How to ask better questions

Great teams know how to ask the right questions at the right time. So how can we help teams ask better questions?

cards on table.png

Over the last 24 months, I have had the pleasure to work with brilliant teams and leaders who are all weathering change and transformation.

They say you learn as much from your clients as your clients learn from you.

What I learned is that the best most successful teams and leaders are not the ones with the best answers but the ones with the best questions.

When you think about it, it makes complete sense. Having the answers does not necessarily mean you are asking the right questions.

But it is hard. Most of us are trained to be the ones with the best answers. Why do we need to ask more questions when we already have the answer? We have the experience, we have the expertise, we have the solution. It is an impulse reaction, but not one that serves us terribly well today.

To quote a friend of mine: “A lot of new products and services that did not make the mark have been developed because people solved the wrong question really well.”

To become the ones with the best questions, we need to re-train ourselves to break through the behavioural muscle that makes us want to jump right into the answer. There is a lot written about this but very little practical support and tools to help teams ask better questions.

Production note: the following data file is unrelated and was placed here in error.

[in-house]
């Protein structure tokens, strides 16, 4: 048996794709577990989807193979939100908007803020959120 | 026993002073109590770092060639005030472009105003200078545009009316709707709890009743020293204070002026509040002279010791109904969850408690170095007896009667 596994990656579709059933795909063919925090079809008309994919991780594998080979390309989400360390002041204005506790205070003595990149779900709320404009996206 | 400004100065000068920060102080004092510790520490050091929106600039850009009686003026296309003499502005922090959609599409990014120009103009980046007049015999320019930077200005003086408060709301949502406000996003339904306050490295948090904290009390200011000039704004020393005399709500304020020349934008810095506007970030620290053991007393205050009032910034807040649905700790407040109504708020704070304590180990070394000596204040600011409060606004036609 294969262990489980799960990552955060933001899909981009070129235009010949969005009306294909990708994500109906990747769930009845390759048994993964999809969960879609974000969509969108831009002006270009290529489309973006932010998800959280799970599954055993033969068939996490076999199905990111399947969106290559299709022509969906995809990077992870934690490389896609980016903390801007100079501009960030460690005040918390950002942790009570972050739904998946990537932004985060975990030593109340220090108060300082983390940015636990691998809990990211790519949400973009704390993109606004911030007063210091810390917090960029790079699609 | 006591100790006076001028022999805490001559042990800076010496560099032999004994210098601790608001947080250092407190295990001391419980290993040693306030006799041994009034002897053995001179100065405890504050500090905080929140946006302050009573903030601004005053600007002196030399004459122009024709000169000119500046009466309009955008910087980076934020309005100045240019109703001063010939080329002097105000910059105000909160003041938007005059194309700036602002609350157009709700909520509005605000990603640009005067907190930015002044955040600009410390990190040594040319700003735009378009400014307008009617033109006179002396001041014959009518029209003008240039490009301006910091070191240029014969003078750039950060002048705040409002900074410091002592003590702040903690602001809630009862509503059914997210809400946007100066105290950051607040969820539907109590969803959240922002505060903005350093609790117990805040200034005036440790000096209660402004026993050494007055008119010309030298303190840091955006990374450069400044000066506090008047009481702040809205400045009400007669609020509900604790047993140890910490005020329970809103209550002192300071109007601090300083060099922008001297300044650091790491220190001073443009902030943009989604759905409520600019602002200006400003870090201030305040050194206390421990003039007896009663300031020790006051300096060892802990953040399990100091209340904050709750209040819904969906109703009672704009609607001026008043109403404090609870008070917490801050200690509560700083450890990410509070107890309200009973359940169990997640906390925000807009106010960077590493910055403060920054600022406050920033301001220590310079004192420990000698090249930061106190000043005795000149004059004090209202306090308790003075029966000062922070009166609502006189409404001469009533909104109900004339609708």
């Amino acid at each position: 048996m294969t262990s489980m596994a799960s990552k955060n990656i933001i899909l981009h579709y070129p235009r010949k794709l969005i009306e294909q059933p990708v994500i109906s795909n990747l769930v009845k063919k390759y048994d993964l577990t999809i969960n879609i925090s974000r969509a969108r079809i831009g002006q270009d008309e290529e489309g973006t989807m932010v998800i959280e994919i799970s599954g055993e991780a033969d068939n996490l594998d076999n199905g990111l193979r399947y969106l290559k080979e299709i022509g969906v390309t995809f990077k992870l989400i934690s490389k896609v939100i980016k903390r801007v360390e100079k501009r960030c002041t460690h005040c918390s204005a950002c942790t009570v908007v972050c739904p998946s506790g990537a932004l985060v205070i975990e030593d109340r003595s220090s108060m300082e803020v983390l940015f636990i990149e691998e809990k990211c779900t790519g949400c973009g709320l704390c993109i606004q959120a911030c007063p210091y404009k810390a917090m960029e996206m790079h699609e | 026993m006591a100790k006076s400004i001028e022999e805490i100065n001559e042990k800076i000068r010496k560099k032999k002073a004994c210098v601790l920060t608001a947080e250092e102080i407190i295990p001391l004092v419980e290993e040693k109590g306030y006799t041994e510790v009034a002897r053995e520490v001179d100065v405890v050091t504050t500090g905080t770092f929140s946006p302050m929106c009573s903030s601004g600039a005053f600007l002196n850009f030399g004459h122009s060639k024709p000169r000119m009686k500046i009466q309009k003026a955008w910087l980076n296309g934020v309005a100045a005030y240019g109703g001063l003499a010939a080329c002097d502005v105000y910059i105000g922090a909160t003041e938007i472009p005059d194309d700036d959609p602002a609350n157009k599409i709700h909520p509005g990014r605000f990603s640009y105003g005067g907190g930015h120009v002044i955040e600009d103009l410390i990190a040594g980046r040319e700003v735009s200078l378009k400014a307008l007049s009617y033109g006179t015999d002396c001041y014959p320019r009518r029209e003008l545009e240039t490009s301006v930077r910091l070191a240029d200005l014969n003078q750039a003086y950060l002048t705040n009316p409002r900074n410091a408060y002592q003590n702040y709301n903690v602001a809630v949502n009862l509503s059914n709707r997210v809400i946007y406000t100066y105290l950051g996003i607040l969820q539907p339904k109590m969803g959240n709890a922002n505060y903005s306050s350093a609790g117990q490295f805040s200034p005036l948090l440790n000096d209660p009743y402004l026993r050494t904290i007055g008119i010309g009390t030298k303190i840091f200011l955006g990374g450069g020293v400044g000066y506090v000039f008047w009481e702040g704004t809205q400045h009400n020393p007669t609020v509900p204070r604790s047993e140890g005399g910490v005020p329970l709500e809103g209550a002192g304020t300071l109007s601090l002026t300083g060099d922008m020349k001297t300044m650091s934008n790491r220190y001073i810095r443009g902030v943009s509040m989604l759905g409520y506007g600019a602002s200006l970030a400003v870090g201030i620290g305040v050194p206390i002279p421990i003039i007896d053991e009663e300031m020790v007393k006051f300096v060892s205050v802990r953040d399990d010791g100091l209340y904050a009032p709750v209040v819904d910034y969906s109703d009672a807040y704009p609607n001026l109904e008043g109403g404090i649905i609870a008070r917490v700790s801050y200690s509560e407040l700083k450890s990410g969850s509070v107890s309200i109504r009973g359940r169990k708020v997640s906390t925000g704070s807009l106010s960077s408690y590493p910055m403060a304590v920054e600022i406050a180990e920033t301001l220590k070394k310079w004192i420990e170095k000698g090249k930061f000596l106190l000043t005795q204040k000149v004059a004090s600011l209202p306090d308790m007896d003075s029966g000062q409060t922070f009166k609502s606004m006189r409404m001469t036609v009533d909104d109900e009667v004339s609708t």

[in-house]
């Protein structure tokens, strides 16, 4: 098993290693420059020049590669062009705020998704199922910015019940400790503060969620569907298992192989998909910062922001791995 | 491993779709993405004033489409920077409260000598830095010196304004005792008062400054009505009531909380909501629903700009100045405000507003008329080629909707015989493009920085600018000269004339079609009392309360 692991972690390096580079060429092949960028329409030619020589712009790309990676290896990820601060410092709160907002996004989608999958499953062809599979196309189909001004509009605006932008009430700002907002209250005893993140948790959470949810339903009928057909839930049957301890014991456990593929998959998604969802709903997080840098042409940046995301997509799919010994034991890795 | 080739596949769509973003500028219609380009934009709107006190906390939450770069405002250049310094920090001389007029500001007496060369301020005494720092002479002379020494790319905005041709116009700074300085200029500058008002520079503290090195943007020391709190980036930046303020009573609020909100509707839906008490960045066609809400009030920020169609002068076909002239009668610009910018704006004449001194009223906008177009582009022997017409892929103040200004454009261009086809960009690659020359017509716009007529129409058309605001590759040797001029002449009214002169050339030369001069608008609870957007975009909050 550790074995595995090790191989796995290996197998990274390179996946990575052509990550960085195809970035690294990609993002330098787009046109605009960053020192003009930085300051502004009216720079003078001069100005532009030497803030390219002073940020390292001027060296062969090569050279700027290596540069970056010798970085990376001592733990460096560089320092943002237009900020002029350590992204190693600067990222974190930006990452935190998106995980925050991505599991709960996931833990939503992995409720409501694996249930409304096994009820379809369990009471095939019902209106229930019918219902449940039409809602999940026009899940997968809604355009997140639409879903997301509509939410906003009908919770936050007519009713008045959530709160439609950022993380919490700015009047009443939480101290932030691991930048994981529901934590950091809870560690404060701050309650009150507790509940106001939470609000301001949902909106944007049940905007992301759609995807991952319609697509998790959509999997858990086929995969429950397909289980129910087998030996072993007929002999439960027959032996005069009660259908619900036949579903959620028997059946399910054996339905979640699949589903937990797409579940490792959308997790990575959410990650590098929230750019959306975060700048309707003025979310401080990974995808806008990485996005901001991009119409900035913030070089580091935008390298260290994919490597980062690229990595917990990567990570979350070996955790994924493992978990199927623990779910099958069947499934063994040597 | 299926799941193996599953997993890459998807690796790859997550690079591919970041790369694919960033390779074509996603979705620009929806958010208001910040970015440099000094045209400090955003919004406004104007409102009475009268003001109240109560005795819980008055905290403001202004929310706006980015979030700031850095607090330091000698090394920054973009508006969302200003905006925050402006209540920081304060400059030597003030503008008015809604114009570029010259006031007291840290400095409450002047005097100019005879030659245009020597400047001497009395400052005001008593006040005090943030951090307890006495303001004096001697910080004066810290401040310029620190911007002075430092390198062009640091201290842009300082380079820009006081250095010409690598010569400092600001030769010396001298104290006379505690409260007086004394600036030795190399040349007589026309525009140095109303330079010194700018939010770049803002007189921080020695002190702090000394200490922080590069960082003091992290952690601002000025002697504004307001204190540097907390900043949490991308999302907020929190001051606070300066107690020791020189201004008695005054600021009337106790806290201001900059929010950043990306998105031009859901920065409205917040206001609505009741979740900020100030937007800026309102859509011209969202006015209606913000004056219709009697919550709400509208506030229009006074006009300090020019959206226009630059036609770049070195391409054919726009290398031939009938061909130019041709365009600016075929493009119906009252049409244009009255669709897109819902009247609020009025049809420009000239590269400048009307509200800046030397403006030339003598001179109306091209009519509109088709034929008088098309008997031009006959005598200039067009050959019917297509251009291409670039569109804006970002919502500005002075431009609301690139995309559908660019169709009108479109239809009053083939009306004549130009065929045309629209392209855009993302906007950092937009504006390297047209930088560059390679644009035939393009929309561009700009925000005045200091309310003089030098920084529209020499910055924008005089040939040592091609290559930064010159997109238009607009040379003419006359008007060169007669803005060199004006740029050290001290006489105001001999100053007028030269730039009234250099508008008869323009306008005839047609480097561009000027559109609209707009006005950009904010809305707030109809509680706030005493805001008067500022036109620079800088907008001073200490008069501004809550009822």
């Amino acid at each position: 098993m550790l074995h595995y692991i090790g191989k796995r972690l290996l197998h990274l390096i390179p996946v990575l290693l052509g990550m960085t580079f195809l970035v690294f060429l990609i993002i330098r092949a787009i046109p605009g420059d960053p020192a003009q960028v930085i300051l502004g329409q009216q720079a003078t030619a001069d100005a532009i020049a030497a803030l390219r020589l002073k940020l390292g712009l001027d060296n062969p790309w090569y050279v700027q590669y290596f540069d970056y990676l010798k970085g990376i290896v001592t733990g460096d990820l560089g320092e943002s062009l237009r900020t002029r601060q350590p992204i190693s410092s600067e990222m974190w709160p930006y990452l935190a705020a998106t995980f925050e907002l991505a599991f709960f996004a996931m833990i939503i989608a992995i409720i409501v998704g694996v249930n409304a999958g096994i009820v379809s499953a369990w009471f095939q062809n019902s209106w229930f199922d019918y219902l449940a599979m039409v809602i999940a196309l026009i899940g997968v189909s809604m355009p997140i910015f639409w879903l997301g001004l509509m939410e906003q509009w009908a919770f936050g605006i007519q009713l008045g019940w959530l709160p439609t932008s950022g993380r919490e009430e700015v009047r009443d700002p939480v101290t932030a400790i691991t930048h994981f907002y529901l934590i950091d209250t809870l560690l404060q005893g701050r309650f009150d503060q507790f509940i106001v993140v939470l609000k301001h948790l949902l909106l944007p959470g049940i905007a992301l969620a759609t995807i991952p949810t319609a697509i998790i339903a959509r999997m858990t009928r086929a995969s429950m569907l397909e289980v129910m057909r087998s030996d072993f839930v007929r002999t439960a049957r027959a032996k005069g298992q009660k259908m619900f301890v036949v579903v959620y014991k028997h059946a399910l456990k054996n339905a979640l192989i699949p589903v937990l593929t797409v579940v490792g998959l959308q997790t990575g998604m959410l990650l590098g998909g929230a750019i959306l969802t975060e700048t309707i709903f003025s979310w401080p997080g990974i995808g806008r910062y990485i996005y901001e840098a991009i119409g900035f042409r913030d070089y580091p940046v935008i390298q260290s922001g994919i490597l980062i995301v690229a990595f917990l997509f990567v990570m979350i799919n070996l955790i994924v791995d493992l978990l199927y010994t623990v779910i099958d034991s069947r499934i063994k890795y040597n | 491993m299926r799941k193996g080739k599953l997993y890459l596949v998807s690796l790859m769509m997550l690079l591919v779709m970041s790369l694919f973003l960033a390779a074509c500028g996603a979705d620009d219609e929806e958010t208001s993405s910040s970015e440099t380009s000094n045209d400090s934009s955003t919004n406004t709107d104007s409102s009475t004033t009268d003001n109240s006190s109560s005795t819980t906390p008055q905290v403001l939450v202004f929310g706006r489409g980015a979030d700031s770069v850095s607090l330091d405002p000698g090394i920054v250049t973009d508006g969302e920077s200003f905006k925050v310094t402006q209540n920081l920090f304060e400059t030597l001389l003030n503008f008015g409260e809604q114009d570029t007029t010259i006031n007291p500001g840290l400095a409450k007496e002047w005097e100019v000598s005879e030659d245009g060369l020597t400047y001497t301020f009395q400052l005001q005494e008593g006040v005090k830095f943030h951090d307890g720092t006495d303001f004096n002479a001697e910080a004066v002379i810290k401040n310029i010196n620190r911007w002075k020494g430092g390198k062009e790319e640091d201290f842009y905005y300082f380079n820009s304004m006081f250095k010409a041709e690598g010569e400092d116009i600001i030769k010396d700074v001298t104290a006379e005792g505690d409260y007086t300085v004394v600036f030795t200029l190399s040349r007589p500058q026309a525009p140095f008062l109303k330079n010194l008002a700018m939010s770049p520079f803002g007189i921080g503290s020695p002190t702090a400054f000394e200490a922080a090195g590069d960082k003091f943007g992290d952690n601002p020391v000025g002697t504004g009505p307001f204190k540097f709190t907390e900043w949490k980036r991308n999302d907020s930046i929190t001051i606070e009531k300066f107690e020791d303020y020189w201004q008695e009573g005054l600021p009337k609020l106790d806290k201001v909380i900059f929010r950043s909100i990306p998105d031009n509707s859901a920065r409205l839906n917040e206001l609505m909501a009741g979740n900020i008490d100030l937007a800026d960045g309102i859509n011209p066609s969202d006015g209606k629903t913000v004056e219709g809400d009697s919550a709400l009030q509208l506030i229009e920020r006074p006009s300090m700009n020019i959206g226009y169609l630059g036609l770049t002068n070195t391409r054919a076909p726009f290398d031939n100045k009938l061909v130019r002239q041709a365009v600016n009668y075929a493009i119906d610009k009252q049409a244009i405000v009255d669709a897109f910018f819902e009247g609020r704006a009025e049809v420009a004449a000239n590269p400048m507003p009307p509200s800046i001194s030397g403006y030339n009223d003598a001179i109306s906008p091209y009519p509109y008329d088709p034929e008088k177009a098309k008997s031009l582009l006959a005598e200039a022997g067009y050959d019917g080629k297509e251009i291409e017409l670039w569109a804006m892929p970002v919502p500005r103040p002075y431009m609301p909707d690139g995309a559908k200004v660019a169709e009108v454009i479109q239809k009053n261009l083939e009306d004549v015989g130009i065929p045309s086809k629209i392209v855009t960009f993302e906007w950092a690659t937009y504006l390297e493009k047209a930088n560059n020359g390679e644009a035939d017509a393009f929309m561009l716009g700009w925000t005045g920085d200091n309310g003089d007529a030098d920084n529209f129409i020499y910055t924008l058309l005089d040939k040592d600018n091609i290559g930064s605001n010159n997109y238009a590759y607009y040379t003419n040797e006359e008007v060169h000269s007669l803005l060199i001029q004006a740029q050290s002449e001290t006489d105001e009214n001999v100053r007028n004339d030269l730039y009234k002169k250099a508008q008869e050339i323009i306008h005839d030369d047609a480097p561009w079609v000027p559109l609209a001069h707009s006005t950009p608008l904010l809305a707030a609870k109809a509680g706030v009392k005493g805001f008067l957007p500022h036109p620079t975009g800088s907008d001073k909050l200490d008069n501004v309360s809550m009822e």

So we made something. We have developed a card game that helps teams think creatively about questions.

We call it PROVOKE, because throughout the moderated play session we use provocations and challenges in a safe and playful environment to help teams get creative, ask questions and build practical creative leadership skills.

Provoke - Story card - 1.png

How does it work:

Our methodology is tried and tested in education and in industry and uses provocations to work through a real problem while developing creativity, critical thinking, and meaningful questioning habits. We allow teams to explore with play. Provocations encourage new connections with creative challenges and good questions about assumptions and habits.

The game is a catalyst to help break away from more conventional ways of thinking about projects and organisation in a safe and playful environment.

What do teams get out of it:

As teams work on a ‘live’ project question, we have seen teams walk out of the session with a much richer, accelerated understanding of the question, with new thinking connections and provocations that they bring back into the organisation. We have also observed the sheer energy and joy when teams allowed themselves to explore the question in creative, often non-linear ways.

We’ve been beta testing it over the last weeks and the feedback has been amazing. So we thought it was time to share it with you.

Let me know if you are interested to play.

Alex